Book review: The Rest of Us Just Live Here, by Patrick Ness

What if you aren’t the Chosen One?

The one who’s supposed to fight the zombies, or the soul-eating ghosts, or whatever the heck this new thing is, with the blue lights and the death?

What if you’re like Mikey? Who just wants to graduate and go to prom and maybe finally work up the courage to ask Henna out before someone goes and blows up the high school. Again.

Because sometimes there are problems bigger than this week’s end of the world, and sometimes you just have to find the extraordinary in your ordinary life.

Even if your best friend is worshipped by mountain lions… Goodreads.

The mistake of every young person is to think they’re the only ones who see darkness and hardship in the world. The mistake of every adult, though, is to think darkness and hardship aren’t important to young people because we’ll grow out of it. Who cares if we will? Life is happening to us now, just like it’s happening to you.

I’ve been seeing this book around for quite some time and honestly with this very interesting colour scheme for its cover, how could I not be interested? I love the interesting combination of the dark and light colour scheme and top it all with a very interesting premise, after being bombarded by typical “chosen one” premise, this book surely will be a fresh breath of air, right? But, is it, though?

You’ve got your Katniss, your Tris, and countless of other chosen one heroines/heroes to last a lifetime (probably), and whilst it is interesting to read the struggles and the challenges of our chosen one, sometime you wonder what it would be like to be those living on the sidelines, right? What it would be like to be Primrose, or some random ass people living on the outskirts of all the interesting events happening in the story? Oh, you don’t? Well neither do I, well until I read the premise of this book.

I was very excited upon finding this book, I was curious about the take on those who are not the chosen one. And to be honest, it was interesting, to some extent. It was interesting and enjoyable until I realised that Mikey is a constant complainer and I lost count at how many times I’ve rolled my eyes out of boredom.

I would like to be less judgemental and mean towards the book, because I still maintain my opinion about the interesting premise but after awhile this just feels like a whole book of teenagers complaining. Ugh! I don’t mean to take lightly what sort of depression or mental illness that Mickey is going through, it’s just I feel like I’ve waste a good portion of my two days reading about nothing. As the story ends, I can’t help but wonder what was the whole entire story about.

Boring and redundant.

Apart from the interesting premise, there was nothing else that interests me about this book. I was lead to believe this book was about those who are not the chosen ones, but I ended up getting a story about  something that just goes round and round and round over the same thing over and over again. Sorry, not my cup of tea.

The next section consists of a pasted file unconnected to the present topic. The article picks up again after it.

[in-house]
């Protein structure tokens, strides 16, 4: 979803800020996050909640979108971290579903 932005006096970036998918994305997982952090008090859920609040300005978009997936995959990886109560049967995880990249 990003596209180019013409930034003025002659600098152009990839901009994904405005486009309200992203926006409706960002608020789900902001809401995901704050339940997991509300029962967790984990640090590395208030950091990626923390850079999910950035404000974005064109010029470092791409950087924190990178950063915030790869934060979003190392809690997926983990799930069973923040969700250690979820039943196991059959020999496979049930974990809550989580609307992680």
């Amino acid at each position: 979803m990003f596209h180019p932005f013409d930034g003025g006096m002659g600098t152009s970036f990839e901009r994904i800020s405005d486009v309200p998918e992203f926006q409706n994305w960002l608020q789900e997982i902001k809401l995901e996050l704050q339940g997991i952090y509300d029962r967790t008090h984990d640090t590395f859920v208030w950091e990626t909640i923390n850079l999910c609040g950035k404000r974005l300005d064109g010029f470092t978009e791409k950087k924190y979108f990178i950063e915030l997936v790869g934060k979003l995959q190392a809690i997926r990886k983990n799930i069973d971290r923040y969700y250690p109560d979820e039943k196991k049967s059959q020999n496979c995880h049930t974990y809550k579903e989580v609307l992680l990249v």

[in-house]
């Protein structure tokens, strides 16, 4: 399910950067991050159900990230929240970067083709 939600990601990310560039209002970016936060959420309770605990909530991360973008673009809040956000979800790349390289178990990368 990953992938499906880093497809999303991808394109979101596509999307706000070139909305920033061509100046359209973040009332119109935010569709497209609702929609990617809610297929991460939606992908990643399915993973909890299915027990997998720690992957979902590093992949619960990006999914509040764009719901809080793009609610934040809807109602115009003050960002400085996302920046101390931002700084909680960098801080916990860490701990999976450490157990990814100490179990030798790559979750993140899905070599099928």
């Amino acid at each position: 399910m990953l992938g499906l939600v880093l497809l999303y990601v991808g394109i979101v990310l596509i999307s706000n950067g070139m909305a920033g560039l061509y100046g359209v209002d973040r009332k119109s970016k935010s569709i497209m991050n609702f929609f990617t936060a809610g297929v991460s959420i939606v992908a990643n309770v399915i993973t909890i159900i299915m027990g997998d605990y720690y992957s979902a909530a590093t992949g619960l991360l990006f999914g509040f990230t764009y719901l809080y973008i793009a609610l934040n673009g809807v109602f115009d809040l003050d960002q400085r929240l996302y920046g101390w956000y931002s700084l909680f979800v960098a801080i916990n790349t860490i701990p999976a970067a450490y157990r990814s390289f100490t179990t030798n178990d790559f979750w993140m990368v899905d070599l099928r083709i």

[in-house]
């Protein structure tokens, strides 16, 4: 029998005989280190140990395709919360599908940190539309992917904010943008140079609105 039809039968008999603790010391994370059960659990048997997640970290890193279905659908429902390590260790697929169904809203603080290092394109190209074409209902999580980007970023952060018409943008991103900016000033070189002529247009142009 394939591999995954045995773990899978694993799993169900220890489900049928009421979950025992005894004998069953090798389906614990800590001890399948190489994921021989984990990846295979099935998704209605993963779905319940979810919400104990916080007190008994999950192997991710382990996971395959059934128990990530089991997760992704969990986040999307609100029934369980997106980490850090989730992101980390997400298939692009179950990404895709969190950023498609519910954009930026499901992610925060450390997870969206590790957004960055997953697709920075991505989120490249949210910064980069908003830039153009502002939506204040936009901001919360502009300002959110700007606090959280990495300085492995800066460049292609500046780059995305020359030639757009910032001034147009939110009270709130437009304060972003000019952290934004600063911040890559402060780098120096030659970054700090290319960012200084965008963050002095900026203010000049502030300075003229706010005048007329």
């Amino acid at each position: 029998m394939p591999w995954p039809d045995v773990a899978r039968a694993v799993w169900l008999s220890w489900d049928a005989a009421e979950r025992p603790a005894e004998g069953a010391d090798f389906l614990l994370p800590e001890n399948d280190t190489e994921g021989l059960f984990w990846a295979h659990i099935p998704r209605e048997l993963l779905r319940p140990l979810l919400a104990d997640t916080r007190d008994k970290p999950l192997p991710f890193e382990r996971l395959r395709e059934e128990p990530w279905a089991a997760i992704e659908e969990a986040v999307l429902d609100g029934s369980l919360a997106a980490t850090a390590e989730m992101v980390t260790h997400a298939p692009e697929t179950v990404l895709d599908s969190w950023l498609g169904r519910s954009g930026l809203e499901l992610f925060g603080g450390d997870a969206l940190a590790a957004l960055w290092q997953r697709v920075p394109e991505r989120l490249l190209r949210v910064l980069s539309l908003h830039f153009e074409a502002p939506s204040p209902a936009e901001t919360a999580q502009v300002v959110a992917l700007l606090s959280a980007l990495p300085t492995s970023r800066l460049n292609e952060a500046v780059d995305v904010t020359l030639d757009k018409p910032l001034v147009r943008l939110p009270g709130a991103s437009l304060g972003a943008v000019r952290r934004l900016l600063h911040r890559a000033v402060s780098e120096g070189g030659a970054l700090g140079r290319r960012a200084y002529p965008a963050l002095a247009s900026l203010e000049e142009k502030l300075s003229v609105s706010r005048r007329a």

I know I’ve complained about Mickey and his constant complaining, but it’s nothing compared to how done I am with Henna. Henna, as a character, is really annoying. She’s your typical run of the mill character, the gorgeous girl who happens to be the love interest of our main character, that vaguely aware at the crush that our main character is harbouring towards her and eventually exploit that feeling for her personal gain. Oh, you think I’m wrong? Hmm, the tagging bridge thing? Yeah, way to go in guilt tripping Mickey, Henna. And the “kiss-in-the-name-of-exploration” thing? Really? Oh and that secret thing about Nathan that you, for reasons I could not fathom, kept from Mickey and then to drop it like it’s not a big thing even though you knew Mickey likes you? Yeah, bye Henna.

I kind of felt sorry for hating on Henna, big time, like this; especially when I knew that the name Henna (along with the surname, which I could not spell without looking at how the name was spelled in the book, but let’s be honest I’m too lazy to find it) was taken from a real life person. Someone who actually donate money for a cause that the author chose, and as a token of appreciation the author chooses to use the name Henna for one of his character. But, I’m sure the real Henna would not be pissed, because I’m hating on the book-Henna.

Uh oh, nuh uh.

If you’re still interested in reading due to the interesting premise, well, read it on your own risk. I’ve warned you.

Title: The Rest of Us Just Live Here

Author: Patrick Ness

Genre: Young adult, Contemporary, Fiction, Fantasy, Romance


Goodreads link

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